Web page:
© Gyo Kim © Gyo Kim © Gyo Kim © Gyo Kim
More information:
BA Fashion
Gyo Yuni Kimchoe
Fashion Scout

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LCC graduate photographer Max Colson awarded £15,000 grant from Leverhulme Trust

Max Colson 04

From ‘Hide and Seek: The Dubious Nature of Plant Life in High Security Spaces’

Recent MA Photojournalism and Documentary Photography (Online) graduate Max Colson has been awarded a Leverhulme artist-in-residency grant of £15,000 to work with the UCL Urban Laboratory.

Max will work at UCL with the Laboratory’s Director, Dr Ben Campkin, in a residency titled ‘Hide and Seek: The Dubious Nature of High Security Spaces’.

The residency will develop Max’s final LCC MA project, extending the photographic investigations of his photojournalist alter ego, the paranoid Adam Walker-Smith, into the UK’s hidden infrastructure of security design and control.

The project aims to heighten viewers’ awareness of the way that security design, surveillance and paranoia interact within the urban environment, also using humour to highlight the limits of photography as documentary evidence.

Natural Surveillance

From ‘Hide and Seek: The Dubious Nature of Plant Life in High Security Spaces’

We caught up with Max to find out more:

How did you become interested in the area of surveillance and security design?

I originally became interested in exploring how surveillance and security apparatus can be hidden within everyday public space. Delving into this area on my MA, I then became fascinated with highlighting the logistical and psychological difficulties of photographing ‘hidden’ security apparatus when one cannot easily tell where and what it is.

What do we need to know about your photojournalist alter ego Adam Walker-Smith?

Having discovered the landscape design programme ‘Crime Prevention Through Environmental Design’ (‘CPTED’), Walker-Smith realised that high security public spaces in London, which present themselves as being free and open, actually covertly guide behaviour through security design and monitor human activities through extensive surveillance infrastructure. The reason these things are not often observed is because they are carefully hidden and softened by the strategic deployment of vegetation.

This illuminating finding led to what could only be described as Walker-Smith’s intense paranoia as to the ‘innocence’ of all plant life in these spaces. His resulting photographs dramatically expose what he sees as the ‘suspect’ plants of securitised urban spaces (these plants are so-called for posing as ‘innocent’ decoration whilst actually being hidden parts of the security apparatus).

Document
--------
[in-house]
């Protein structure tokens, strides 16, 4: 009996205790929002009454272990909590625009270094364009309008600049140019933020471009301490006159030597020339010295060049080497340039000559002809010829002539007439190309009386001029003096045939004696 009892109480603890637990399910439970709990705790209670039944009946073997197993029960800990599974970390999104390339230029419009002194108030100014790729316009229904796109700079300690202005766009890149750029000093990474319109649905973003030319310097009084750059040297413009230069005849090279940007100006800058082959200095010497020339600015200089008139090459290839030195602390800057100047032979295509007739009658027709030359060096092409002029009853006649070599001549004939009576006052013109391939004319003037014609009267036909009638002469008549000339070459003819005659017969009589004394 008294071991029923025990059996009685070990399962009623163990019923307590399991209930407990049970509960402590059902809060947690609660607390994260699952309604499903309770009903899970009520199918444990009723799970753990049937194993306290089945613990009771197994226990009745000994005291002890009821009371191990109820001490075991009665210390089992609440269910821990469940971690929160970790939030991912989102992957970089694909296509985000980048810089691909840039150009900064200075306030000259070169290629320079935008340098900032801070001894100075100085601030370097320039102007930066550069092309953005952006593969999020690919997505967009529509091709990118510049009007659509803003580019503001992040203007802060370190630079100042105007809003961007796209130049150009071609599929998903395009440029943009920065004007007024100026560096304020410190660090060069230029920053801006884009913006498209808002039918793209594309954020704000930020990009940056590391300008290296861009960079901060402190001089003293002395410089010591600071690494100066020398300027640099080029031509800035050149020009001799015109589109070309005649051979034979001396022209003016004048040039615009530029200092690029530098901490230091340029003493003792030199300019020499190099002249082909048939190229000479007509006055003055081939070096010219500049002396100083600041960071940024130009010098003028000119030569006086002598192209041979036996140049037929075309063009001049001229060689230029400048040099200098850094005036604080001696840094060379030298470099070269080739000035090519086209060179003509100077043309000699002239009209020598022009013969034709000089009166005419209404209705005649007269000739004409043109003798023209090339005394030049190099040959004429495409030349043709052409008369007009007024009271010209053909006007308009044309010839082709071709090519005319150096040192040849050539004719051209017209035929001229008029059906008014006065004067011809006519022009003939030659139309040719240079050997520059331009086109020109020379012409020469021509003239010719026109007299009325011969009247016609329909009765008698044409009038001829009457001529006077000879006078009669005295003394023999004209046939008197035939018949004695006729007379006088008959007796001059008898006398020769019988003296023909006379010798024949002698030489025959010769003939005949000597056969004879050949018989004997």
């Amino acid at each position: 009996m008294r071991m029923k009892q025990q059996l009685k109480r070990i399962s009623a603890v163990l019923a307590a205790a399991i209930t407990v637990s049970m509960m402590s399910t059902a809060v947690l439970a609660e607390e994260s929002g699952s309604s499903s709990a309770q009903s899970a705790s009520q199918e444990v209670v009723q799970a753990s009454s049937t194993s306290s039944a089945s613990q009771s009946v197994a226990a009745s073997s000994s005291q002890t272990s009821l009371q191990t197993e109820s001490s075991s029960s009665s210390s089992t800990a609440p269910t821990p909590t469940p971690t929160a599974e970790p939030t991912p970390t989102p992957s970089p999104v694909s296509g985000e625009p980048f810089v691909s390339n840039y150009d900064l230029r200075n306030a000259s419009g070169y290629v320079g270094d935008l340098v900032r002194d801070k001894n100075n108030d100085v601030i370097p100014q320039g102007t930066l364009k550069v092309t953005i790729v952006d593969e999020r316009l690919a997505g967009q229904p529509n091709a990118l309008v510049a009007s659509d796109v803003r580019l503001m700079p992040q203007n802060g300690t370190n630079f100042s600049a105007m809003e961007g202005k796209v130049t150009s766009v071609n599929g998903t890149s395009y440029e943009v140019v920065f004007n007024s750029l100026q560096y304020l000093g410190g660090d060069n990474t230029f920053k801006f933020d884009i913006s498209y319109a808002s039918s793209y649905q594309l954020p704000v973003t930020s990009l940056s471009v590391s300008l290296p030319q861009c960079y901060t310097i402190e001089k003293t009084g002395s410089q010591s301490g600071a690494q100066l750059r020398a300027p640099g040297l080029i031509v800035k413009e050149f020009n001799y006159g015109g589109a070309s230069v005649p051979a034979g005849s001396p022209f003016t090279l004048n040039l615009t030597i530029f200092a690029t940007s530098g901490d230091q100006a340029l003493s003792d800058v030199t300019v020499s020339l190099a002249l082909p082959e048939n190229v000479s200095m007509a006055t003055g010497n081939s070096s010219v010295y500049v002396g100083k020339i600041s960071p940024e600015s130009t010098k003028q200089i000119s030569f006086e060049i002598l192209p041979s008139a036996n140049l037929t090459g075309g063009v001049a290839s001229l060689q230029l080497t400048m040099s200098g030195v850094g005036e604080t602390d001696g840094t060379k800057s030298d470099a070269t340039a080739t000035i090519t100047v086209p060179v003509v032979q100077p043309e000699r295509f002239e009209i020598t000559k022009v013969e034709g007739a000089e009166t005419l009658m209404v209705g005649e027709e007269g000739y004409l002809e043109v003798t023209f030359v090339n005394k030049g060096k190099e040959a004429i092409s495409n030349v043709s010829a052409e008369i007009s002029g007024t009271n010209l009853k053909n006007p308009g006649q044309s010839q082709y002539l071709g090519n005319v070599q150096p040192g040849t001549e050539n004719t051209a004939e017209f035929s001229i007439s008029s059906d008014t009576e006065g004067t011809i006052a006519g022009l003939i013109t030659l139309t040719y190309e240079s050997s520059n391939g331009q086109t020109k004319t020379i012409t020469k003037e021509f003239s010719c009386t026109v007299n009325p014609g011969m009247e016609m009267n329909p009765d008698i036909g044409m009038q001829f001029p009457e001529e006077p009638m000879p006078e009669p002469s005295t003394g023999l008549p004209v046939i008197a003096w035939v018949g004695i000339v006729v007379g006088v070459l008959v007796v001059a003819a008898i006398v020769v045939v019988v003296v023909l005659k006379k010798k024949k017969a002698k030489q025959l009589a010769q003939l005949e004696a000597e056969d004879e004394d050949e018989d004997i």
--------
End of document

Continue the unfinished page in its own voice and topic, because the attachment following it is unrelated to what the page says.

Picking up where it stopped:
What does receiving this grant mean for you?

It gives me the financial freedom to focus on developing this particular project for a whole year, in collaboration with cutting edge researchers from UCL and other experts in the field of security design, which will culminate in an ambitious and immersive exhibition in Canary Wharf.

Also, as any artist will tell you, doing personal projects is an often solitary activity; when organisations support your projects like this it’s pretty incredible.

What direction do you hope to take your work in during your UCL residency, and beyond?

I’d like to develop Adam Walker-Smith’s investigation into the nature of hidden security design and present it as an immersive mixed media exhibition at Canary Wharf that makes people re-evaluate the public space that they use on a daily basis.

Photographic prints on a wall will be one element for sure but, in collaboration with built environment academics at UCL, I would like to create opportunities for the audience to engage with the project using a combination of interactive and audio elements; this will (I hope) bring the project, its exhibition and my photographic practice to the next level.

Tell us something you’ve discovered during Hide and Seek that surprised you.

Plants are incredibly versatile.

What most excites you most about the prospect of working within the UCL Urban Laboratory?

It’s a home to leading researchers engaged in the planning and design of the built environment; my work feeds on the research and critical ideas of these professionals, so it’s a fantastic opportunity to develop my work by being in such close proximity.

Which photographers or photojournalists working today do you most admire?

There are honestly too many to mention but I particularly enjoy the work of artists who playfully critique the nature of photographic documentation and/or its prevalence in the digital age, e.g. Joan Fontcuberta, Walid Raad, Mishka Henner, Taryn Simon, Thomas van Houtryve and Michael Wolf etc etc.

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Max’s residency will take place across the 2014-5 academic year.

Read about MA Photojournalism and Documentary Photography (Online)

Read Max Colson’s LCC alumni profile

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Nathan Shedroff Gives Five Tips For Design-Oriented MBA Students

Photo Credit: Nathan Shedroff

Photo Credit: Nathan Shedroff